Using Data To Get To And Through College: Part 1
With over 7,000 different kinds of certificate- and degree-granting colleges in the United States, new and returning students have a lot of options when it comes to finding a postsecondary fit that is right for them—especially as some institutions and programs are achieving wildly better outcomes for their students than others. That is why leaders from across sectors—school districts, charter networks, institutions, and the business community alike—are using data as a powerful tool for helping students find and graduate from institutions that are most likely to equip them with the skills they need to succeed in today’s economy.
Third Way hosted the first event of a three-part event series where they explored the opportunities and limitations of using data about student outcomes to help get more people to and through college. The first event featured a conversation between Richard Barth, CEO of the KIPP Foundation, Erin Bibo, Deputy Chief of College and Career Education at District of Columbia Public Schools (DCPS), and Cheryl Oldham, Senior Vice President of Education and Workforce at the U.S. Chamber of Commerce Foundation.
Tamara Hiler, a Senior Policy Advisor and Higher Education Campaign Manager at Third Way, served as the moderator and kicked-off the conversation by asking the panel how their respective organizations are serving to help students make more informed decisions about their postsecondary options. Richard responded that KIPP that requires all juniors to sit down with a counselor, start a wish list that’s customized based on your GPA and test scores. He added that this “big push is to make sure our kids apply to college the way middle-class, affluent [kids] do so we want them to apply to at least six schools. Two stretch, two that you probably view as the sweet spot and two that you are likely to get into – the right mix.”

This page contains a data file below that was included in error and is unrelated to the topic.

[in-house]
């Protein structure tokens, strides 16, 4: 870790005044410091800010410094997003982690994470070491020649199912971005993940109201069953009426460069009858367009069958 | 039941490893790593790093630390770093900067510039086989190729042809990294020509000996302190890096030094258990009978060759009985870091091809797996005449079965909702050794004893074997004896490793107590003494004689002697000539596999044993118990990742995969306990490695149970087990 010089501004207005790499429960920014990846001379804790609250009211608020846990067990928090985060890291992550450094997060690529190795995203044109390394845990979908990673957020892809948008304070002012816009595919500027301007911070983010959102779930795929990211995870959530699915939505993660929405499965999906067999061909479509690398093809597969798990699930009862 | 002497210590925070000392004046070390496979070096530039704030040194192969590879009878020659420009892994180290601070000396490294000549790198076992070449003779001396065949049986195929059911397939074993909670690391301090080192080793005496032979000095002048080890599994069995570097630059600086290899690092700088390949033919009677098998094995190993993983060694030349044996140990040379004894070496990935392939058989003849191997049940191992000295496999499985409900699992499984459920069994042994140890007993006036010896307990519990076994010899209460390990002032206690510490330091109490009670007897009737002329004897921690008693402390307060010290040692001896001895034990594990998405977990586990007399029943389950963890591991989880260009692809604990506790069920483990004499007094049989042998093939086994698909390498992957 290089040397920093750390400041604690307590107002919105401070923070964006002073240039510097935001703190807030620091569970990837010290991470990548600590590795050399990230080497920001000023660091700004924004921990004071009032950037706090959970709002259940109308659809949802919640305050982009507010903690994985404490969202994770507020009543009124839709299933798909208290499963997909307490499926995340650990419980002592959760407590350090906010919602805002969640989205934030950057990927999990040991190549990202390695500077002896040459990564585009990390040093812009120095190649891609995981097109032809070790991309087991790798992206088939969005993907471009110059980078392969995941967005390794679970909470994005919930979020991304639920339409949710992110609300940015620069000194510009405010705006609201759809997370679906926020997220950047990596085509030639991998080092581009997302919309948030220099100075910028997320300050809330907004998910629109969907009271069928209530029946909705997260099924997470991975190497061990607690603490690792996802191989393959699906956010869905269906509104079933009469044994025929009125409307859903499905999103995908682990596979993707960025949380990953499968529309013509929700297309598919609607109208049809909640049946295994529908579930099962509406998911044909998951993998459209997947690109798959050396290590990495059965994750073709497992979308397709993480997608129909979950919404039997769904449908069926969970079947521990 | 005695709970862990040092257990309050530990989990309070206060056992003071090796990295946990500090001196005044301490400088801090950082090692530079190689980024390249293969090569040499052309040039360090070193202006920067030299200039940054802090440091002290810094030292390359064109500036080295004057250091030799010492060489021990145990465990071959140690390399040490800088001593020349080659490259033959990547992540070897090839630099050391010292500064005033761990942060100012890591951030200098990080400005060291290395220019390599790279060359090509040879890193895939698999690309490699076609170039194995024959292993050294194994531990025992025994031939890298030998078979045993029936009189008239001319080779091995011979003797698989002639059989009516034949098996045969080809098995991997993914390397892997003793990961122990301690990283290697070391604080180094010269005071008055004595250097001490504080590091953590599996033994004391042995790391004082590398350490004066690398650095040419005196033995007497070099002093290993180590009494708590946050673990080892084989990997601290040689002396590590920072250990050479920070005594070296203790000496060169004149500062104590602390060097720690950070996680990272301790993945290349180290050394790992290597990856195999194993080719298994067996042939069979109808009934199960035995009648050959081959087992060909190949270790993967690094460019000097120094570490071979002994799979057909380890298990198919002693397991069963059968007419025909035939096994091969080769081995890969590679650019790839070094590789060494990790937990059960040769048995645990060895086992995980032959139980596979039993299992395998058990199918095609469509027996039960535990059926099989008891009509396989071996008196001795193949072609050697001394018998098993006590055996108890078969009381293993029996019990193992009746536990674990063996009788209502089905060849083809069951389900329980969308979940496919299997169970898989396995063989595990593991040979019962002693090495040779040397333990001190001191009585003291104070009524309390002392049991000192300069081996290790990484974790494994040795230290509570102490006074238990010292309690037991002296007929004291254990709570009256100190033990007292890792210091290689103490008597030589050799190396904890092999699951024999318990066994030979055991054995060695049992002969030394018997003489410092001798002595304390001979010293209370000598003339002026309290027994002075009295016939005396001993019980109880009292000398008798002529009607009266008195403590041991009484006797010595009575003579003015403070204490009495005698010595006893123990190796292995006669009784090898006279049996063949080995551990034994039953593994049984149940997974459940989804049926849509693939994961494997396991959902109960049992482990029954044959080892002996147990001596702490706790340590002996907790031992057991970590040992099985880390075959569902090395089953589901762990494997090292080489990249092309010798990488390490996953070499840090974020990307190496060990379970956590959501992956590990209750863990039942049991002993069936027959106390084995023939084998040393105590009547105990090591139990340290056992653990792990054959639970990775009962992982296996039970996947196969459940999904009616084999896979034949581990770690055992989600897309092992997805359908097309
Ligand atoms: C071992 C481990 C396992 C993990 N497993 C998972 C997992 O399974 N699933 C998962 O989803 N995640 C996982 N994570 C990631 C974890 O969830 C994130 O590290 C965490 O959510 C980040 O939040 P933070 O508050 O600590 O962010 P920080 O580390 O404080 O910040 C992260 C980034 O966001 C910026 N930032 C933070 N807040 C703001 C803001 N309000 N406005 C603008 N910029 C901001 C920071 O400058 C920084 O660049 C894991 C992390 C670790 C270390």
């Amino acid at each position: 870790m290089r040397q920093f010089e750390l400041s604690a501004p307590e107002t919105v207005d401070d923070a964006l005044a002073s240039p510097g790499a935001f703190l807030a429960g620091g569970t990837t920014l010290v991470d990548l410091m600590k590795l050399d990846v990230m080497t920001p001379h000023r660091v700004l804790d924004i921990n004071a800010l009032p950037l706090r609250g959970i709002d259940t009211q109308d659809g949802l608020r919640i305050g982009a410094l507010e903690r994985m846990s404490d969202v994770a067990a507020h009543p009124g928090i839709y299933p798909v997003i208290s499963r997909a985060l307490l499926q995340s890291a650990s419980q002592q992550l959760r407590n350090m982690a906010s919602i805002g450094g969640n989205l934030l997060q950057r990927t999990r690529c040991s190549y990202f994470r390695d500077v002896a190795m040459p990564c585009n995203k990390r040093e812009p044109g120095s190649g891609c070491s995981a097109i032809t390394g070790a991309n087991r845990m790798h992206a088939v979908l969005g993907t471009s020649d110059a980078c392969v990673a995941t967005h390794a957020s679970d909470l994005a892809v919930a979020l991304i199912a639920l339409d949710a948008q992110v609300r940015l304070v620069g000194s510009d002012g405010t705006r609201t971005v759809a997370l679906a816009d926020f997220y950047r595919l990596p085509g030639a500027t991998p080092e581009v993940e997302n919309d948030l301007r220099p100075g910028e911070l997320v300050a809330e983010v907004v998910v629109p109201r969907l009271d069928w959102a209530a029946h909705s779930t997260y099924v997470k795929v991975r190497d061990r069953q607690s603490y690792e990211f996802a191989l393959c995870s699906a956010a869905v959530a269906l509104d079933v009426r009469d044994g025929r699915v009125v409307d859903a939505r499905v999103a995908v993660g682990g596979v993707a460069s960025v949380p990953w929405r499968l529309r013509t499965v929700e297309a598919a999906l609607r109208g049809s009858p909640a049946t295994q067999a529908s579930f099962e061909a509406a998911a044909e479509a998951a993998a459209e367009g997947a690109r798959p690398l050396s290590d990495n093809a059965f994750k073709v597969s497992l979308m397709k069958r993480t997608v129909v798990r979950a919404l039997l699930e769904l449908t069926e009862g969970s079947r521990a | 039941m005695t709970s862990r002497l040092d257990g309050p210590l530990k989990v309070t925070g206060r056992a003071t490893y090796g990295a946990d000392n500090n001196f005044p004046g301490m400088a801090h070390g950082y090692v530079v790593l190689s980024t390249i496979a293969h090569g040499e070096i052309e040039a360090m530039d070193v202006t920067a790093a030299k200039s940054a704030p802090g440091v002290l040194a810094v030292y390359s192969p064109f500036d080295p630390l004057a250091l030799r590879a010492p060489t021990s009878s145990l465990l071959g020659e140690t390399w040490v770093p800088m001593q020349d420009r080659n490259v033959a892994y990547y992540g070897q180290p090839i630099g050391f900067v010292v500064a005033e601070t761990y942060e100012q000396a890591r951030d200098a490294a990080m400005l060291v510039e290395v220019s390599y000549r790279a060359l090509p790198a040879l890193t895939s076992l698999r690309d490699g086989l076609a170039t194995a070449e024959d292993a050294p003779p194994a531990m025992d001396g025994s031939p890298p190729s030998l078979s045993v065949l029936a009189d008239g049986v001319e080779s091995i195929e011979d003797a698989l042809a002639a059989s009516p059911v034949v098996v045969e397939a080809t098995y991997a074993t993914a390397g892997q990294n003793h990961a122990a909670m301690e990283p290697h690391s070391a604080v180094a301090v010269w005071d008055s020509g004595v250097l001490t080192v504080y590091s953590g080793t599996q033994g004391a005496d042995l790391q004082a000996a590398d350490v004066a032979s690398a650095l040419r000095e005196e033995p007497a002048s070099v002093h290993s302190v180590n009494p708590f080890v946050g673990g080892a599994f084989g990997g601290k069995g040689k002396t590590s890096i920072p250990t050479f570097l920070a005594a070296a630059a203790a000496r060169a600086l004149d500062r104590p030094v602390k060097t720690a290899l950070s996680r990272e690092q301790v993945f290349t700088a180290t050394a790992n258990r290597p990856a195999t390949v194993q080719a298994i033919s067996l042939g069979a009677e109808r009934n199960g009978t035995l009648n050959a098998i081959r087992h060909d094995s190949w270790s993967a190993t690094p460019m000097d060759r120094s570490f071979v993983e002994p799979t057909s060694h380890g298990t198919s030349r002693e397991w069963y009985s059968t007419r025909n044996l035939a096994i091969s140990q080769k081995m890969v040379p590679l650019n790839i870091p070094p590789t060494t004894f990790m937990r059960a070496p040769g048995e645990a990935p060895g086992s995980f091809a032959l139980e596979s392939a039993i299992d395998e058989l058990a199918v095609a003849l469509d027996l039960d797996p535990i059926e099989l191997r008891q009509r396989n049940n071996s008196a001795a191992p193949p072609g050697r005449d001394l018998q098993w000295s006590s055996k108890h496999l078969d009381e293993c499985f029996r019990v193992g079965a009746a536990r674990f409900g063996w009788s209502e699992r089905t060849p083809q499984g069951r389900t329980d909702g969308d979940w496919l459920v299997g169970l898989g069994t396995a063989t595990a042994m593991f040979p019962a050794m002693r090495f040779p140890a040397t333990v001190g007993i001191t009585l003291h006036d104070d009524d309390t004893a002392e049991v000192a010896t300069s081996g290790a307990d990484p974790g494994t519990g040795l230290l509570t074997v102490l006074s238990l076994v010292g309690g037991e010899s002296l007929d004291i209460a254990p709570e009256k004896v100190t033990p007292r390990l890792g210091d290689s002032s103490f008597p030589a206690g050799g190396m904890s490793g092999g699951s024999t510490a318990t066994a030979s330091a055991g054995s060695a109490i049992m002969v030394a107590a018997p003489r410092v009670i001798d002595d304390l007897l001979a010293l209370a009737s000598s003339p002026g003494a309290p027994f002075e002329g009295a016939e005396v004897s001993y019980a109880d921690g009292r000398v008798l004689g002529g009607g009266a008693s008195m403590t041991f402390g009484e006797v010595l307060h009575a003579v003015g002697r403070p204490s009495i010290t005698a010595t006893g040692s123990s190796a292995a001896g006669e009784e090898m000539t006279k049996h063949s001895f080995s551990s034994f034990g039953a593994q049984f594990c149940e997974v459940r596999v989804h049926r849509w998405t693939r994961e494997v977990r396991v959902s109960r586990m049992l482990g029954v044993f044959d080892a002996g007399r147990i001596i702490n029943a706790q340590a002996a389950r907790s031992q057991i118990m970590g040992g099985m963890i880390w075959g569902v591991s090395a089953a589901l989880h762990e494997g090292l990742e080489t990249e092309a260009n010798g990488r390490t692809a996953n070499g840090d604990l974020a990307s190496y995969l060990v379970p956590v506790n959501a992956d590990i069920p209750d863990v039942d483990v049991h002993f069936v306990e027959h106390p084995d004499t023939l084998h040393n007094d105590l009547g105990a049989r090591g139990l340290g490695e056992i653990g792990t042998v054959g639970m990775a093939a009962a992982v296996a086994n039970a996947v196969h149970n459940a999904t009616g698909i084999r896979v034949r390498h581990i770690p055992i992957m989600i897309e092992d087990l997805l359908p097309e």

Erin highlighted the work of DCPS by mentioning that their focus is “all around the concept of making smart college choices...” including looking at data to drill down granularly to how well DCPS students performed in colleges. She added that, “the [DCPS] data sometimes aligned with the national trends, but a lot of times it didn’t,” emphasizing the benefit of getting data as granular as possible.
Asked what metrics of data are the most important to know before students decide what school to go to, Cheryl shared an anecdotal story about a first generation college goer using the Chamber’s Launch My Career Tool and playing around on it. “[She] was passionate about music and wanted to be a music major, which was fantastic. But she started looking around and looking at various programs and realized that the outcomes for those particular programs weren’t going to give her, a lot of success in terms of income.” That tool eventually … helped that student rethink of becoming a business major minor in music on the side—highlighting the need to more students with earnings data as a powerful tool for selecting a program that will bring greater success post-college.
In addition to earnings data, Erin and Richard also added that graduation rate, Pell graduation rate, average financial aid gap, and demographics are also important metrics students should consider when selecting a school.
The panelists agreed that data is part of the education eco-system. Students are investing a lot of time and money in their education based on very little data. All the states have program level data and are choosing not to make it public. Currently the system only measures first-time, full-time, but only measuring first-time, full-time students is not comprehensive enough because it misses so much of the denominator.
Follow-up conversations in this series will explore how institutions are using data to help students who are already enrolled cross the finish line and how data can be used to best connect graduates with workforce needs. The tools we will discuss in our next event are crucial, as according to federal data, only around six in ten first time, full time students who start college are actually finishing.